Preparing for Kundalini awakening

Shri Mataji, founder of Sahaja Yoga explains how one should prepare oneself for Kundalini awakening. This talk was held at a Sahaja Ypga program in Vienna, on the 19th July 1994 and includes a translation into German.

There are three conditions. First one is that you have to be absolutely self-confident that you are going to get your Self-realization. That means you should not condemn yourself for anything. You should not feel guilty. Guilty at all about anything that has happened in the past. At this moment the past is finished. Unfortunately if you feel guilty, then this center catches very badly and you get disease called angina, also spondylitis, and also lethargic organs. It’s a fashion to feel guilty. I mean, some people feel guilty for their forefathers, some feel guilty, say for Rwanda people, you can’t help these things. It’s a myth. And at this moment it’s important that please don’t feel guilty, because the Kundalini will stop at this center. All your life you have tortured yourself and now at this important moment you should not feel guilty, so the Kundalini doesn’t rise and you miss your Self-realization. In short you should be presently pleasantly placed towards yourself. As I respect you, you must respect yourself. As I love you, you must love yourself. That’s all I want.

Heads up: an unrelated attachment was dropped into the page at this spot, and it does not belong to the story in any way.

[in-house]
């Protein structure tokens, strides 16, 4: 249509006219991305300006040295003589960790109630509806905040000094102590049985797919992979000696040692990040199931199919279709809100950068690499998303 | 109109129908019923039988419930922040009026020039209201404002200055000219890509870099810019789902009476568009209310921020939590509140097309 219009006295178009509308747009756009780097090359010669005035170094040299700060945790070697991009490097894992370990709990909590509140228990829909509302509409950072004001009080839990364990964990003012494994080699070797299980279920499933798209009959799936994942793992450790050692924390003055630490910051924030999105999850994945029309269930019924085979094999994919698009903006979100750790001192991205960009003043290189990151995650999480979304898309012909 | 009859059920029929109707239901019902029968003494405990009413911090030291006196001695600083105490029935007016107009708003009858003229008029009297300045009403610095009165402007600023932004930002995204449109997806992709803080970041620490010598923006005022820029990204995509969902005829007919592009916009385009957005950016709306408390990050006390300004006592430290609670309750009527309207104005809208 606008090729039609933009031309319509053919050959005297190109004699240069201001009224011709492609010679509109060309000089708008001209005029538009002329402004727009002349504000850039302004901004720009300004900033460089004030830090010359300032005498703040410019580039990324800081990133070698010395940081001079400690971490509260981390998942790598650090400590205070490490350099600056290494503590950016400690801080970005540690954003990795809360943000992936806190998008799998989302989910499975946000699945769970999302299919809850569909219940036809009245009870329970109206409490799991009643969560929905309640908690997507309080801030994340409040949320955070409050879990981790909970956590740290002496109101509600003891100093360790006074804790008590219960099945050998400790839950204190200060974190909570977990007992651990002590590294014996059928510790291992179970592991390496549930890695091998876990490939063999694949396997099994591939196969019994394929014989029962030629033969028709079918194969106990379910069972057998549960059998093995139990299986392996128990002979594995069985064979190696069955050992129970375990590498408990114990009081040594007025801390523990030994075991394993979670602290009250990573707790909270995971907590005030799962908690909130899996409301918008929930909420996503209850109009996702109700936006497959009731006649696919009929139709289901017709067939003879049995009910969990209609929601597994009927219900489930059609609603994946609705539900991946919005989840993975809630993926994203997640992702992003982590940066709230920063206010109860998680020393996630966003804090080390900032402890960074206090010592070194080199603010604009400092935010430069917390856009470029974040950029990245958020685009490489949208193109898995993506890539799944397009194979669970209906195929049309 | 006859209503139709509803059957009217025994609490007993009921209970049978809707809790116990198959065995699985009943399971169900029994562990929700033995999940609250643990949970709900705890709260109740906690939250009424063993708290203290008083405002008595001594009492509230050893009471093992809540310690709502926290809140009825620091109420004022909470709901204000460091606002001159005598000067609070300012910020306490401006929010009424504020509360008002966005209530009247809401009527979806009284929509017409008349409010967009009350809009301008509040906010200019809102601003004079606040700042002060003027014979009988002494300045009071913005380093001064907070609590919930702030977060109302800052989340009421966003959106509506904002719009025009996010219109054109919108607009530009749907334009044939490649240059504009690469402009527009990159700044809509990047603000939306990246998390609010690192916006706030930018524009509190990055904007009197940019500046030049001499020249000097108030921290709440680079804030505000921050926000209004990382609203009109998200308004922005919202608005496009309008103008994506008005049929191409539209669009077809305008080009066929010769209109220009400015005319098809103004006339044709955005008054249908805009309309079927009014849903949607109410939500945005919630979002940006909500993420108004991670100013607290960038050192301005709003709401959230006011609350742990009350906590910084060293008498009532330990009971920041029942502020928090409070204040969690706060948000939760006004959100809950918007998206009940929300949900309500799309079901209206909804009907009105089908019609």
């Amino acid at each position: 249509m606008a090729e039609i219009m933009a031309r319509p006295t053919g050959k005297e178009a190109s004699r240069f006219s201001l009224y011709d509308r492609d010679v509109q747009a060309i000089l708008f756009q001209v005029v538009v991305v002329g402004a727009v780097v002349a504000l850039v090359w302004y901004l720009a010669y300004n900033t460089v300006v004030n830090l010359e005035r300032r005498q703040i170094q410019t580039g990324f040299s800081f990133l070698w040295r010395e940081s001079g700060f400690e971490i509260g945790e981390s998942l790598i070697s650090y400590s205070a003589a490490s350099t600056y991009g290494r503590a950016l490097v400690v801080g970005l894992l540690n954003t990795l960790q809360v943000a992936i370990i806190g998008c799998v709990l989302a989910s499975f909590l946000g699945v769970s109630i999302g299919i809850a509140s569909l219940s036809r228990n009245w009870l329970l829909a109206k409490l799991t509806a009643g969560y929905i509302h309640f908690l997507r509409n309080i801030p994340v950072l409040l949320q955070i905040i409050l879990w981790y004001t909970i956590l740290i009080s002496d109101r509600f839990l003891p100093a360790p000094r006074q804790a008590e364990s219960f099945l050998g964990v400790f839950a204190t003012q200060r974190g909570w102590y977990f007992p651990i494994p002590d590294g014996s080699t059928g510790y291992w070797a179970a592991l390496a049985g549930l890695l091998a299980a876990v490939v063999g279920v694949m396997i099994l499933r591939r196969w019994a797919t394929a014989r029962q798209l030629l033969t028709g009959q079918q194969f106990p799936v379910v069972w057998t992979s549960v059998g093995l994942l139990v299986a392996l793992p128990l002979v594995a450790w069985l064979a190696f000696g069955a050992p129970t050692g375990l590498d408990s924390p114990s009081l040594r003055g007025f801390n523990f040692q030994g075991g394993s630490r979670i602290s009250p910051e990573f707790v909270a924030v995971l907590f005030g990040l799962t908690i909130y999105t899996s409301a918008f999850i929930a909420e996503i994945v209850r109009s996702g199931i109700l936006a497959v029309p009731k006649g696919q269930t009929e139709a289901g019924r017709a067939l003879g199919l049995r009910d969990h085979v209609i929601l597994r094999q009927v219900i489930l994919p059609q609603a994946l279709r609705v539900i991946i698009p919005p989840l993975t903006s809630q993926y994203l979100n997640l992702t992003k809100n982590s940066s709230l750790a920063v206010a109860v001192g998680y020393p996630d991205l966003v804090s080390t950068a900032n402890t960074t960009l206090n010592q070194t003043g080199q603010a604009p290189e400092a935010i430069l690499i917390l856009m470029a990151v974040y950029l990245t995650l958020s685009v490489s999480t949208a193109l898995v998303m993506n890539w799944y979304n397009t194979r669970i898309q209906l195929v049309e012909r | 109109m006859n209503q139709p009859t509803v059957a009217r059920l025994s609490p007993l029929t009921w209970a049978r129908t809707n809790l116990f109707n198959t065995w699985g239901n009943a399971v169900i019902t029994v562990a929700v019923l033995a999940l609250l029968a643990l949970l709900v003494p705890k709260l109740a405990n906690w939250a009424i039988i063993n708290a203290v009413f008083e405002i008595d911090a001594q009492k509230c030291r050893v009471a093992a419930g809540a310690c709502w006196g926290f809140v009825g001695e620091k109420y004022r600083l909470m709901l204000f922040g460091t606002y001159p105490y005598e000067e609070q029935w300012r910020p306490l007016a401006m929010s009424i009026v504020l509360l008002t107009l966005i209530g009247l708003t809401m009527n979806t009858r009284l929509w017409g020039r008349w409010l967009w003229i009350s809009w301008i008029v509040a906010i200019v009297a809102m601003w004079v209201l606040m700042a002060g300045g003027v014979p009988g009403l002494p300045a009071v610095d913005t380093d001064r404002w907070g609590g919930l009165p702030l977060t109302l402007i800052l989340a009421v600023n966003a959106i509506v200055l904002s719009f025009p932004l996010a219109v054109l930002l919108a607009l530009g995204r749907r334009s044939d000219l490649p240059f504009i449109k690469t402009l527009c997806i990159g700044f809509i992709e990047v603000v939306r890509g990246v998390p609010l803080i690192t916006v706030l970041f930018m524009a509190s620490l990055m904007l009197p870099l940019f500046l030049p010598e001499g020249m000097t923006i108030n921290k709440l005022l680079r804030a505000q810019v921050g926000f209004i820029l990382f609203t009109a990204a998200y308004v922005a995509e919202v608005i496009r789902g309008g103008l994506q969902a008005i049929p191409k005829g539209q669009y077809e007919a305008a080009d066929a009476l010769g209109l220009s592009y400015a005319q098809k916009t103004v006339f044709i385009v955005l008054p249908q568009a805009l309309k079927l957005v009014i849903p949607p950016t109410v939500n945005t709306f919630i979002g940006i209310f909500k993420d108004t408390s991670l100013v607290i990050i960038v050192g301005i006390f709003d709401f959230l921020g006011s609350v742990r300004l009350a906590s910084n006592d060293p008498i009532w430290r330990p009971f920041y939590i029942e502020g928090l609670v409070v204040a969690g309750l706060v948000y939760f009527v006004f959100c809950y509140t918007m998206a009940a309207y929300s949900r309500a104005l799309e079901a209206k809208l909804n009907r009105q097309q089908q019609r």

The second condition is that you have to forgive everyone in general, that means you don’t even have to think about whom you have to forgive, because that’s a headache. Logically, whether you forgive or you don’t forgive you don’t do anything. It’s a myth. But if you don’t forgive then you play into wrong hands, and the center on the optic chiasma is like this – constricted. At this moment, if you don’t forgive it won’t open like this and you will miss your chance, such an important thing of Self-Realization. So please forgive – in general I say.

Now, the third condition is you have to take out your shoes. Because this Mother Earth helps us. Many people don’t like the third condition sometimes.  In England, first time when I asked them to take out their shoes, half of them walked off  – very seriously.